"Take me out to the ball game. Take me out with the crowd. Buy me some peanuts and Cracker Jack. I don't care if I never get back. Let me root, root, root for the home team. If they don't win, it's a shame. For it's one, two, three strikes, you're out, at the old ball game."
This is the chorus of the popular song, "Take Me Out to the Ball Game". Created in 1908 by Jack Norworth and Albert Von Tilzer, the song is usually sung at the seventh-inning stretch of baseball matches in the U.S. (considered the half-time break). In view of recent news reports, I take creative liberty to reword the chorus for Ramon Paje, the intended Secretary of the Dept. of Environment and Natural Resources (DENR). Here goes:
"Take me out to the Senate. Take me out with the trash. Buy me some plastics and styrofoam. I don't care if I'm never confirmed. Let me boot, boot, boot the environment. If it's destroyed, it's a shame. For it's one, two, three strikes, you're out, at the old DENR."
I can’t stop talking about them, like rags-to-riches stories, but these used plastic cups and bottles have been transformed into raw materials for Christmas parols. We are excited to know that the Industrial Design students of La Consolacion College-Bacolod are getting more orders for their Christmas decorations made from recycled garbage. A month previous we commissioned the students to create these parols, and two Saturdays ago we officially lit them at the Negros Farmers Weekend Market with Bacolod Mayor Monico Puentevella and First Lady Paching. The Mayor, meanwhile, believing in the intrinsic value of what we’re doing, also purchased the same parols for the city’s public plaza. And as pictures of these parols surfaced on Facebook, it was obvious that we have made a political statement against throw-away plastic containers, and that we have brought the campaign to the awareness of millions of Bacolod folk who, heretofore, were indifferent to the issue, or simply uninformed. And we have only received positive feedback. Not once did someone say that these parols are ugly. Everyone oohed and ahhed, if not for the aesthetics, certainly for the noble intention.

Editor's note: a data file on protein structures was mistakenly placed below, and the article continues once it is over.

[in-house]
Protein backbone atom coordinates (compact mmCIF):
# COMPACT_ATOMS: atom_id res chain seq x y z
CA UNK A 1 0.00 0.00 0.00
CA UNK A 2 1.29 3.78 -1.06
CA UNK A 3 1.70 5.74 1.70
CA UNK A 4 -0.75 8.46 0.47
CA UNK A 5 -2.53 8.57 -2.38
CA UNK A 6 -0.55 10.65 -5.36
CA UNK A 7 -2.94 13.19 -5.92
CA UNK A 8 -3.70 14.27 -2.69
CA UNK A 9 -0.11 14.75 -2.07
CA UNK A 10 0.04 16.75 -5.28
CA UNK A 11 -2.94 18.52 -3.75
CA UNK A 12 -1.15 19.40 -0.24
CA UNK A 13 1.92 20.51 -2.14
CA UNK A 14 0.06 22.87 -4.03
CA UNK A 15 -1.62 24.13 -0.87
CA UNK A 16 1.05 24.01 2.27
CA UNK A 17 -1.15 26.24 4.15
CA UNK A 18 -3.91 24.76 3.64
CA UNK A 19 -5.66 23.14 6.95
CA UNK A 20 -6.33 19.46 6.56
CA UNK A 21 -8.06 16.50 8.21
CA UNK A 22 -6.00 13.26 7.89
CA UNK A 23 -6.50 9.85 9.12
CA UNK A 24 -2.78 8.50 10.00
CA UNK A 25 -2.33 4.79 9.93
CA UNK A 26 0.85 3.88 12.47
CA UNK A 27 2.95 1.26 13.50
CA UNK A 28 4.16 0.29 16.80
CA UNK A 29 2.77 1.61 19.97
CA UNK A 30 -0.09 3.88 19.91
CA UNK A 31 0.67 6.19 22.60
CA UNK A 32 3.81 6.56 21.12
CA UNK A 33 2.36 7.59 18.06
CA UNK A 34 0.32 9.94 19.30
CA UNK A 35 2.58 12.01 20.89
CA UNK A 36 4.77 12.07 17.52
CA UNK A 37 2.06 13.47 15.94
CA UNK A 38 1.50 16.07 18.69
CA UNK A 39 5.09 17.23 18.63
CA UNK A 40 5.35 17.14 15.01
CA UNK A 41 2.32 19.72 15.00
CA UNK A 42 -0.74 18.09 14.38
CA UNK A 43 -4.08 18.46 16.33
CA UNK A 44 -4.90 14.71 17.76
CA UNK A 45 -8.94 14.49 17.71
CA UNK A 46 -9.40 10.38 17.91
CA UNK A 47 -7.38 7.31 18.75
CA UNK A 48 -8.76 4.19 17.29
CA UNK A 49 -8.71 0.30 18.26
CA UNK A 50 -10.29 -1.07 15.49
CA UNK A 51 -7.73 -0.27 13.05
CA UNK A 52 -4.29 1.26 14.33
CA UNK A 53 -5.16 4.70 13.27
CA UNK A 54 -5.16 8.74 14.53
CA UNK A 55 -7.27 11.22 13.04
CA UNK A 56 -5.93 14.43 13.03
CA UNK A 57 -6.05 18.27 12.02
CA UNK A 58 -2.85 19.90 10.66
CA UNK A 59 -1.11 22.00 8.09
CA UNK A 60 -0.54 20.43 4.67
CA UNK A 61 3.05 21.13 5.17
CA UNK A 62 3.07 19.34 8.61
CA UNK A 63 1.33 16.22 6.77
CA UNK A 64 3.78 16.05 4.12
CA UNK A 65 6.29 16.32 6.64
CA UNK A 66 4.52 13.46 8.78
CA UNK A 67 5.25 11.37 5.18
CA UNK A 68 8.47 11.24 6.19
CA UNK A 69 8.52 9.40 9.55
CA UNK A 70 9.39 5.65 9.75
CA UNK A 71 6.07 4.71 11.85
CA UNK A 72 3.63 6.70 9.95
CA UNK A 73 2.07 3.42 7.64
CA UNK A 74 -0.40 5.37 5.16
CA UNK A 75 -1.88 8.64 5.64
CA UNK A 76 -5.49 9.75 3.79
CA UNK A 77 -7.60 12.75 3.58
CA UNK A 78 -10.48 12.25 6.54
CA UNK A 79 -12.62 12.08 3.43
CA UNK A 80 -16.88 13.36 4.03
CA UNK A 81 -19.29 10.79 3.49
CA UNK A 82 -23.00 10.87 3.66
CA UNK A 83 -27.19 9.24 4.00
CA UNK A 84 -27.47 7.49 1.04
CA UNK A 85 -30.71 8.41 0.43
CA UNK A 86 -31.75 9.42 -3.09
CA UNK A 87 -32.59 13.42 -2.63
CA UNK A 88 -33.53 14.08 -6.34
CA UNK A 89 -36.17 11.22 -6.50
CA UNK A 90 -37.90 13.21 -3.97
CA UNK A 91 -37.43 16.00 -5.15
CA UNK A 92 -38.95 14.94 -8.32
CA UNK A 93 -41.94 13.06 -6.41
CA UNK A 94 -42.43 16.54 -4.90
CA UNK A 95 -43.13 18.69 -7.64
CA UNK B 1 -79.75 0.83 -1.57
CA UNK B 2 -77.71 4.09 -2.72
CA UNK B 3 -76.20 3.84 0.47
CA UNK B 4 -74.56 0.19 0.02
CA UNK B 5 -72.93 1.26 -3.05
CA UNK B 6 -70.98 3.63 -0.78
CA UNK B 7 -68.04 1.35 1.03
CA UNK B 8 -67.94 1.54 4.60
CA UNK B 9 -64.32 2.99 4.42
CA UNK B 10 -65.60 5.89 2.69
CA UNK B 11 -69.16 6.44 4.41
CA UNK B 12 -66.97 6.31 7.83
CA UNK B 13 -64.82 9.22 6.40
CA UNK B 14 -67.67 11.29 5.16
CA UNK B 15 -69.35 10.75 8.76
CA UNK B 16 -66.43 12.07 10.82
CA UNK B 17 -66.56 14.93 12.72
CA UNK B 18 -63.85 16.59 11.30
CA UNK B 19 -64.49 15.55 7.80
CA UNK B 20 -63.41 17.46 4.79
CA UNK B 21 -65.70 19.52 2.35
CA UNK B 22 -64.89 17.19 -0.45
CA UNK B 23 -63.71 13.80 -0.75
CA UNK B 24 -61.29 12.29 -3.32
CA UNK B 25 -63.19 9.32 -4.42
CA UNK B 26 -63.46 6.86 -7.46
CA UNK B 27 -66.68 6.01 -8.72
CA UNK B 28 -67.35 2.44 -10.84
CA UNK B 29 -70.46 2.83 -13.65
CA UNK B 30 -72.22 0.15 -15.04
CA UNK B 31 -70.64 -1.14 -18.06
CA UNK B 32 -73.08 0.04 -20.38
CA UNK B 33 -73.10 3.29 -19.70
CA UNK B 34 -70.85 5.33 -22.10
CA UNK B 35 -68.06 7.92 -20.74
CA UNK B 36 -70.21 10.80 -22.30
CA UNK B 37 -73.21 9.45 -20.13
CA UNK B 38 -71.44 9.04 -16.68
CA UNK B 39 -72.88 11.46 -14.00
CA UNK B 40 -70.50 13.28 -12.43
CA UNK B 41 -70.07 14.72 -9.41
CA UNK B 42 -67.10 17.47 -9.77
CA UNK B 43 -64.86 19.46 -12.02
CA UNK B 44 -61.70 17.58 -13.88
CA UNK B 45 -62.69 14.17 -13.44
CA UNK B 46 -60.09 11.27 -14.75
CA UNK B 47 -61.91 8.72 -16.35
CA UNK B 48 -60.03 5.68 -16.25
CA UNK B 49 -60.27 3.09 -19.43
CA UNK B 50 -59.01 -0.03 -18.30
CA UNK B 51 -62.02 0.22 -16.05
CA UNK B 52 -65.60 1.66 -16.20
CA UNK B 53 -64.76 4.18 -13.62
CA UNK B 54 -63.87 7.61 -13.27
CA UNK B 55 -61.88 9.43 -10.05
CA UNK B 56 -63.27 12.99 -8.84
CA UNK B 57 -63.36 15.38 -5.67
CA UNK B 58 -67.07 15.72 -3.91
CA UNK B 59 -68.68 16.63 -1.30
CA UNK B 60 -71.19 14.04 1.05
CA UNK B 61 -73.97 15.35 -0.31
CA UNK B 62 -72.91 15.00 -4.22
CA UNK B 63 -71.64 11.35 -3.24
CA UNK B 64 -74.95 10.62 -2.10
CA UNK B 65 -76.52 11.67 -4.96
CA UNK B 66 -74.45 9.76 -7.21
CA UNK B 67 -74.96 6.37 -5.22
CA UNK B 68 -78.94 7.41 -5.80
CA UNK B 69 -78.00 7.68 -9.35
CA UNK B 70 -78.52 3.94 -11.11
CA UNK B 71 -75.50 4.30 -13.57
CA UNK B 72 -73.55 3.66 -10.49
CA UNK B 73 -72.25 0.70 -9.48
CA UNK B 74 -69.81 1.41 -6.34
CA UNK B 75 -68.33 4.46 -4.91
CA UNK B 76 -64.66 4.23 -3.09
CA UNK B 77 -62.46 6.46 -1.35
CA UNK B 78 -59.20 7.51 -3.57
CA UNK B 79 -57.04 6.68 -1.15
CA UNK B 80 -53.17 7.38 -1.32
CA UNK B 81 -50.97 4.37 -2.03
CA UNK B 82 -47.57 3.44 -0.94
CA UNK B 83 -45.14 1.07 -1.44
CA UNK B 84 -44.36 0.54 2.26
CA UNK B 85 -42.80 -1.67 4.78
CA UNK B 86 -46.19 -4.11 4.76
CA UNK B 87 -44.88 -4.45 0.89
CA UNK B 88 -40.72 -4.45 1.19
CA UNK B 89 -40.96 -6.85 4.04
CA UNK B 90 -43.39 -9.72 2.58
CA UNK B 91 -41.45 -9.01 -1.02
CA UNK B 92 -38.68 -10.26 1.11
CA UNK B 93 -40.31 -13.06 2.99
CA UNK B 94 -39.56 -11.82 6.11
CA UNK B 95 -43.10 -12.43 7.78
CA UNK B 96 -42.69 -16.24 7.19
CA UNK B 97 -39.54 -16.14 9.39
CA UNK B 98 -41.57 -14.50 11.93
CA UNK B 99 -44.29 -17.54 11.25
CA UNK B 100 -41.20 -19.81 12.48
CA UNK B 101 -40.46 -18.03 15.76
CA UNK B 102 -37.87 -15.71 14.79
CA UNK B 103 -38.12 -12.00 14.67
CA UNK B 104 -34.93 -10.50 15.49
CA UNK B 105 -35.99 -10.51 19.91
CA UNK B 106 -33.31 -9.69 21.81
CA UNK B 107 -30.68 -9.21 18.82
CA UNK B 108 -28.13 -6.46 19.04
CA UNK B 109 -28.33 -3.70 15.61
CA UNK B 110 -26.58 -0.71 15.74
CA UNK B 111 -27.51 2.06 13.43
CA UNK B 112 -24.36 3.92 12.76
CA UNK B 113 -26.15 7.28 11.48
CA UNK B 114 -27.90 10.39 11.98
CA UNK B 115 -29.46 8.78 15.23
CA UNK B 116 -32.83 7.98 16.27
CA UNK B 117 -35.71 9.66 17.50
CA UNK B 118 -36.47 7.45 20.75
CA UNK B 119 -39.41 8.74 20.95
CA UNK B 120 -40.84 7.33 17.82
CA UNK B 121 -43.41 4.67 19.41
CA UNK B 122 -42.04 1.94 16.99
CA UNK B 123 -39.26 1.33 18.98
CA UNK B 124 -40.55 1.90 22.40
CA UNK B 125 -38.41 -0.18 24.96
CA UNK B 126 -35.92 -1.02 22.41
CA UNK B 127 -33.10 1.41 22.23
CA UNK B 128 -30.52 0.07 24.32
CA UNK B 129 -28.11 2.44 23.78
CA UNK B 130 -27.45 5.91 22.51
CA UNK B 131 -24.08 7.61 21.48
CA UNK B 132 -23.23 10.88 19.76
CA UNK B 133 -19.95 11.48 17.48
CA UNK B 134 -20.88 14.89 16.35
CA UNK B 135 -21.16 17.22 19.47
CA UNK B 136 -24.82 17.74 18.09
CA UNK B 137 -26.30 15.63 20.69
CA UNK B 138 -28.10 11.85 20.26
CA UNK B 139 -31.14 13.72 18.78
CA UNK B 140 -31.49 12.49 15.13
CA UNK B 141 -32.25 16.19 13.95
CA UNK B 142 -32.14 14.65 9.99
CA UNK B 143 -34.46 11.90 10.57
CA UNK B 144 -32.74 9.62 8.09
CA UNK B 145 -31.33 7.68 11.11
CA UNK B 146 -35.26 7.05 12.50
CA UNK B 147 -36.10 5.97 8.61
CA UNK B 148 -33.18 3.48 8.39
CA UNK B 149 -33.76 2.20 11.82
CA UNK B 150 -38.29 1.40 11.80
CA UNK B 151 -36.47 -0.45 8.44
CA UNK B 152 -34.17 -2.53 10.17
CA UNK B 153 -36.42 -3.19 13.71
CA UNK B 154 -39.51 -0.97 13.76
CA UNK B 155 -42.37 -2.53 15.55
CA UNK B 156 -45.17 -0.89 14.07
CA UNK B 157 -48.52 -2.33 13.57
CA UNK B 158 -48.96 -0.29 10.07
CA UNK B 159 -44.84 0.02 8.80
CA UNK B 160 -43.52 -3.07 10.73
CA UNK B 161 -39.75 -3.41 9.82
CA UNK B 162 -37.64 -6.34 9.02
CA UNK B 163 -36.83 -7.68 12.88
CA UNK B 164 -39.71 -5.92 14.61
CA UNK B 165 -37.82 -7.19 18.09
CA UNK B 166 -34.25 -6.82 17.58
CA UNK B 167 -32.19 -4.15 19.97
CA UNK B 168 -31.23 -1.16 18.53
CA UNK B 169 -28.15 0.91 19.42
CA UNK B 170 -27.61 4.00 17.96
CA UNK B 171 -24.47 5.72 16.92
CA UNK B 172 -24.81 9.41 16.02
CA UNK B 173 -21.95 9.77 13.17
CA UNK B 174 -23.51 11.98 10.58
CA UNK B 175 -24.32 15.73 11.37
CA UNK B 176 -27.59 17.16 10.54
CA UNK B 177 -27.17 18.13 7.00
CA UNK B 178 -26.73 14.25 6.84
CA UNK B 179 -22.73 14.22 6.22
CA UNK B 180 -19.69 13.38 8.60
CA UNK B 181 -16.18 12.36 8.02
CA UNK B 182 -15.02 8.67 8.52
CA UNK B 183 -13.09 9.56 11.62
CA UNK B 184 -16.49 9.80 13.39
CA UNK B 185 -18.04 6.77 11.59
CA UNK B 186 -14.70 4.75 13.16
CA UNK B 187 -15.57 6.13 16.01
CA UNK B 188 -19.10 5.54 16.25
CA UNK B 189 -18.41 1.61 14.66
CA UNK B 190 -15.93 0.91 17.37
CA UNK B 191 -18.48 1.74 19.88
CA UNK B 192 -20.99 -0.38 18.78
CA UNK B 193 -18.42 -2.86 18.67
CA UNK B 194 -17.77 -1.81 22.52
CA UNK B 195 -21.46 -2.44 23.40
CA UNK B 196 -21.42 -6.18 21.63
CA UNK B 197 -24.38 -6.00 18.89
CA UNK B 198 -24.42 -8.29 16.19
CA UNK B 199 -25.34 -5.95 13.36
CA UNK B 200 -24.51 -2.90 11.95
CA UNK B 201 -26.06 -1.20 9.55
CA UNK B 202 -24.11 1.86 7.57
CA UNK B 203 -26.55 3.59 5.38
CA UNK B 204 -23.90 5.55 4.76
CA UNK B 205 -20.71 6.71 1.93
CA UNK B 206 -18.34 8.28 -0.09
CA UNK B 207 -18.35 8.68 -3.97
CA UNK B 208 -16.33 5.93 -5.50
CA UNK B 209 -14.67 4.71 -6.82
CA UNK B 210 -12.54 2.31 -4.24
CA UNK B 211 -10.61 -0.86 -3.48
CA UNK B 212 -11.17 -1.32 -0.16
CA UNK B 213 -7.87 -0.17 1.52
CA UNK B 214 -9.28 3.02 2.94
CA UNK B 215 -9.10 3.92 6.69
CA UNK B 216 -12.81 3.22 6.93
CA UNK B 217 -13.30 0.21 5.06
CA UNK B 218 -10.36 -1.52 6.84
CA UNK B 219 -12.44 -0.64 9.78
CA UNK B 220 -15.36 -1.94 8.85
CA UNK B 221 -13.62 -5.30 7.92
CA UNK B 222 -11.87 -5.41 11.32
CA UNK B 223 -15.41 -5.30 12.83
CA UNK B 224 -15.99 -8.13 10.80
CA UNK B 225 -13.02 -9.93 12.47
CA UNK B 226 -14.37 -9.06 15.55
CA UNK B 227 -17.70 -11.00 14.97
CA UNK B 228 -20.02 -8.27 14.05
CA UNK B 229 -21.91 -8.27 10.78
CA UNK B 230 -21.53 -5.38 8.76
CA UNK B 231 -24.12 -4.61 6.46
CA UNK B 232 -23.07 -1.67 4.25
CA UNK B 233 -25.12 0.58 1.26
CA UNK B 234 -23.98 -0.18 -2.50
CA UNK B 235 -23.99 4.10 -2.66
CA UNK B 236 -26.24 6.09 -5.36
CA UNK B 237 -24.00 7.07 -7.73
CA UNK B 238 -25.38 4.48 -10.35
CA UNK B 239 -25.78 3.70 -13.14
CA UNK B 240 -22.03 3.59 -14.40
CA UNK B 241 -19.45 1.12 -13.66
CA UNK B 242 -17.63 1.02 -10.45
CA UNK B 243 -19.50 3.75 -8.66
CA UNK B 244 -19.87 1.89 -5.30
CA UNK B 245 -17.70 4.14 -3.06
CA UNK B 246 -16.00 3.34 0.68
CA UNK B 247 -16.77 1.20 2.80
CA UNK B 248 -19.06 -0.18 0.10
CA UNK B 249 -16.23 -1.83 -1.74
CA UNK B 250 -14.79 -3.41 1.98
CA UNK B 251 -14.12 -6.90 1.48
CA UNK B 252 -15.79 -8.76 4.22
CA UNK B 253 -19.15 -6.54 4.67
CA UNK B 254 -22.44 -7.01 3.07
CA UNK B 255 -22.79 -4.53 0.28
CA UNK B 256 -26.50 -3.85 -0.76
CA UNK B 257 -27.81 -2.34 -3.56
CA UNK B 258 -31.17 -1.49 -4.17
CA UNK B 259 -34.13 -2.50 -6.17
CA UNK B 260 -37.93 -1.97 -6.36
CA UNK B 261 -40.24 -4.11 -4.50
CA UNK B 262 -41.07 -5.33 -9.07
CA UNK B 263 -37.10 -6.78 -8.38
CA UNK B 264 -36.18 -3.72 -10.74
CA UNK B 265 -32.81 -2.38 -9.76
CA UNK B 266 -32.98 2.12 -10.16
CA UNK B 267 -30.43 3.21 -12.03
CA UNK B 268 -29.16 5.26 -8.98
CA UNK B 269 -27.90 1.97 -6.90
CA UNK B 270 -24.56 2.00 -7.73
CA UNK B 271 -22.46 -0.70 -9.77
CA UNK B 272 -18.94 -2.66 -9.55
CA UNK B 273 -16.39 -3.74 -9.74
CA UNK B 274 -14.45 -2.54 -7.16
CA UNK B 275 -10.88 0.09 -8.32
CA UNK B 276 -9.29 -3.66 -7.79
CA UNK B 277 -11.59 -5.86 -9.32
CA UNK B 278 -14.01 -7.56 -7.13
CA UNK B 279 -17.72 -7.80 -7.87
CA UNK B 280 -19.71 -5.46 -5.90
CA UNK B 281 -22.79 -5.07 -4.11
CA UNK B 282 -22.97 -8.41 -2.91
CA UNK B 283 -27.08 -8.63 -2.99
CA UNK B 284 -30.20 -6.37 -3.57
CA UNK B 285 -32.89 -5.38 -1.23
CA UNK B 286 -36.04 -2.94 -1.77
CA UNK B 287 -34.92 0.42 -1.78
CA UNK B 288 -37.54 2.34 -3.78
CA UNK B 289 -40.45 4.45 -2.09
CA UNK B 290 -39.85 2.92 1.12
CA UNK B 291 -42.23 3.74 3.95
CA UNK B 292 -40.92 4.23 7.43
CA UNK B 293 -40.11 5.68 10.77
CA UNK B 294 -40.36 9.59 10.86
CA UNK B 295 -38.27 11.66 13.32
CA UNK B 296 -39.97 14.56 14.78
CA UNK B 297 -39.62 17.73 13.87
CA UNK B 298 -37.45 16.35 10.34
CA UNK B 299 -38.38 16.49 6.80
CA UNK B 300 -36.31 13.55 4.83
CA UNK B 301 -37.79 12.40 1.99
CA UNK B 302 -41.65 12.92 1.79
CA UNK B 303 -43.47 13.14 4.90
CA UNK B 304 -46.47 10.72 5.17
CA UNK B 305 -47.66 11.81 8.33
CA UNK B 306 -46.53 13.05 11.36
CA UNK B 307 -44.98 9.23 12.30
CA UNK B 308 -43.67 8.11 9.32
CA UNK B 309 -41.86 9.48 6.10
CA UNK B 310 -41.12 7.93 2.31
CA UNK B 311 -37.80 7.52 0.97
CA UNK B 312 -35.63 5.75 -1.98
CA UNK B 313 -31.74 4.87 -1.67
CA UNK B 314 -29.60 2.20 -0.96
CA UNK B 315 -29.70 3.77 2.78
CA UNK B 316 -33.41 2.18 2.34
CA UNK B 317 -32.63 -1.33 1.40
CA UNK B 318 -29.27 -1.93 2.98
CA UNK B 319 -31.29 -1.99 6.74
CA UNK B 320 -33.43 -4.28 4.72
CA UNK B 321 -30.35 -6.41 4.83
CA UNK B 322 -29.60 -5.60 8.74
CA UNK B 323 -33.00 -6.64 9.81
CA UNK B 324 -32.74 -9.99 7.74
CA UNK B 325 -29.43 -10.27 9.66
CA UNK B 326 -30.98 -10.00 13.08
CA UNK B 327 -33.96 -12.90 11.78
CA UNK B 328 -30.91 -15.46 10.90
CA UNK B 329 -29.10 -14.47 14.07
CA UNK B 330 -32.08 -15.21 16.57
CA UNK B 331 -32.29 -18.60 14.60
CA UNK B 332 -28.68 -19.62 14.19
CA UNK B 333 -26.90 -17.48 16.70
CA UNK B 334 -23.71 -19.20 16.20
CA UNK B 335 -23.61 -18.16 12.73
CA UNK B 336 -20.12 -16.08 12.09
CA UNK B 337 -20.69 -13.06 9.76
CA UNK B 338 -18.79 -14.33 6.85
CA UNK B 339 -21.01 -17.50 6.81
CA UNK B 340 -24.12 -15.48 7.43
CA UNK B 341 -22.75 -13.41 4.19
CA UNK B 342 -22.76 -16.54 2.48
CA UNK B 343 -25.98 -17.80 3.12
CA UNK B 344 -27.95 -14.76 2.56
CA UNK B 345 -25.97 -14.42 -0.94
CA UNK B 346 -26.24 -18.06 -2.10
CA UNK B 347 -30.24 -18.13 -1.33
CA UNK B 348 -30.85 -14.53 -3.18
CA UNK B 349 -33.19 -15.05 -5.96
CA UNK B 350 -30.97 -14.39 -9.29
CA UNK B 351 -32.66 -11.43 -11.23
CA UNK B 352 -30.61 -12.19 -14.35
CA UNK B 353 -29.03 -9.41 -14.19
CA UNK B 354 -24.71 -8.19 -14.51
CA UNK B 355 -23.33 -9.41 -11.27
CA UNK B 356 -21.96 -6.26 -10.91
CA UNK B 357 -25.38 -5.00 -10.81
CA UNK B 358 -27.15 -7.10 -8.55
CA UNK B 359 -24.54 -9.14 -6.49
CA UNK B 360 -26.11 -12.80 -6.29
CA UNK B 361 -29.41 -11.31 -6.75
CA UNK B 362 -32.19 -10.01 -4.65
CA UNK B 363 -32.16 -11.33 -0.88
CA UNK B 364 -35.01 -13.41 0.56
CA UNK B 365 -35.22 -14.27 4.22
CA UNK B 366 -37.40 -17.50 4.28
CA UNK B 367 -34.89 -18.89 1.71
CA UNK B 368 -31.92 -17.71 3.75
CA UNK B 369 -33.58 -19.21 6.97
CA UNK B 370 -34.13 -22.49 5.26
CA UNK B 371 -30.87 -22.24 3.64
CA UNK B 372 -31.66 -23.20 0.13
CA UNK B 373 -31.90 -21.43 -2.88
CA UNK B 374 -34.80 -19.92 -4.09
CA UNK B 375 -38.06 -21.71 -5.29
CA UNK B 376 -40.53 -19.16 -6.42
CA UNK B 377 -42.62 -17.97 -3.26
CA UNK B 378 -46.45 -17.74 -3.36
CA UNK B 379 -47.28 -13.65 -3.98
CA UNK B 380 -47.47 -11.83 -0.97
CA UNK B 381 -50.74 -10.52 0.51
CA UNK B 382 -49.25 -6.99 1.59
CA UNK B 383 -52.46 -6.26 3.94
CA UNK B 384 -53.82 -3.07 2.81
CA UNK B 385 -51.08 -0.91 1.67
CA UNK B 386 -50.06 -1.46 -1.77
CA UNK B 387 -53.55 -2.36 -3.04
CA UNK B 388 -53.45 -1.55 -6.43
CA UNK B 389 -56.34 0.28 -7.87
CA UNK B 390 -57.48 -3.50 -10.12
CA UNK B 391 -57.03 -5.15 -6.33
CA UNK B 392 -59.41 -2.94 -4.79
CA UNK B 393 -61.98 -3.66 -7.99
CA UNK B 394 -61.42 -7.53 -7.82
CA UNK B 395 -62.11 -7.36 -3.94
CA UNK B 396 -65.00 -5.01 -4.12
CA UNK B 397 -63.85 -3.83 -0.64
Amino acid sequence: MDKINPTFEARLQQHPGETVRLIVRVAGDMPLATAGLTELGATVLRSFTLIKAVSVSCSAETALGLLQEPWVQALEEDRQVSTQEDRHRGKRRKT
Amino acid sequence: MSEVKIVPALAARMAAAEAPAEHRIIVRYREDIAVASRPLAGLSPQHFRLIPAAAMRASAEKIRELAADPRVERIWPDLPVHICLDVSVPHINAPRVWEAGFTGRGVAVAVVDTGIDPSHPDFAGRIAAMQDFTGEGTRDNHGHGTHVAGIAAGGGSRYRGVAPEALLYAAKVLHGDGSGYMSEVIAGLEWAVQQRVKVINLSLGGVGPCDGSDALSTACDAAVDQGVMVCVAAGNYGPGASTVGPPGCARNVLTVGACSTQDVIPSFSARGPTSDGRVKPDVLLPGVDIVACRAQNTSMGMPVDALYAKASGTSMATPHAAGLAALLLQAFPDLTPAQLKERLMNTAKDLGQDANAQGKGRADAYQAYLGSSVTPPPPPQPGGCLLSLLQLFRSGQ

Before that…I read in the papers yesterday that our country's Climate Change Commission (CCC) recently held a climate change summit at the SMX in Pasay City. Really? How I wish we in the provinces are invited to such meetings, or at least informed about them, after all, we in the provinces, especially the Visayan ISLAND provinces, are most vulnerable to climate change. If our islands are one land mass like Luzon, I'm sure Yolanda would have had a tougher time killing us off. But since we are ISLANDS, storm surge had a field day. That we didn't know about the summit makes me suspect that all government howling about Yolanda's wreck is hollow yak. I wonder, who can attend a "summit" on climate change. Are likely victims insignificant to win a seat at the table? And whose job is it to tell the public about such summits before the fact? The DENR's? The CCC's? After it turned up empty handed from the recent U.N. convention on climate change in Warsaw, the CCC should know that it needs help, that perhaps it might learn something from probinsyanos who, after all, are the most threatened. In Warsaw, let us recall, the Philippine delegation was one of 132 that walked out after developed countries thumbed their noses at a provocative, if not cocky suggestion that big countries compensate small countries affected by climate change. Logical, but cocky. You actually expect America, Canada, and Japan to agree to that, when they reneged on their commitments to the Kyoto Protocol and we couldn't do anything about it? The only thing that we accomplished by walking out of the Warsaw convention was isolate the big guys, they who have everything we need. There is no substitute to staying on the table and negotiating for a joint agreement. Avoidance, which is what walking out is all about, is the poorest of all negotiations techniques.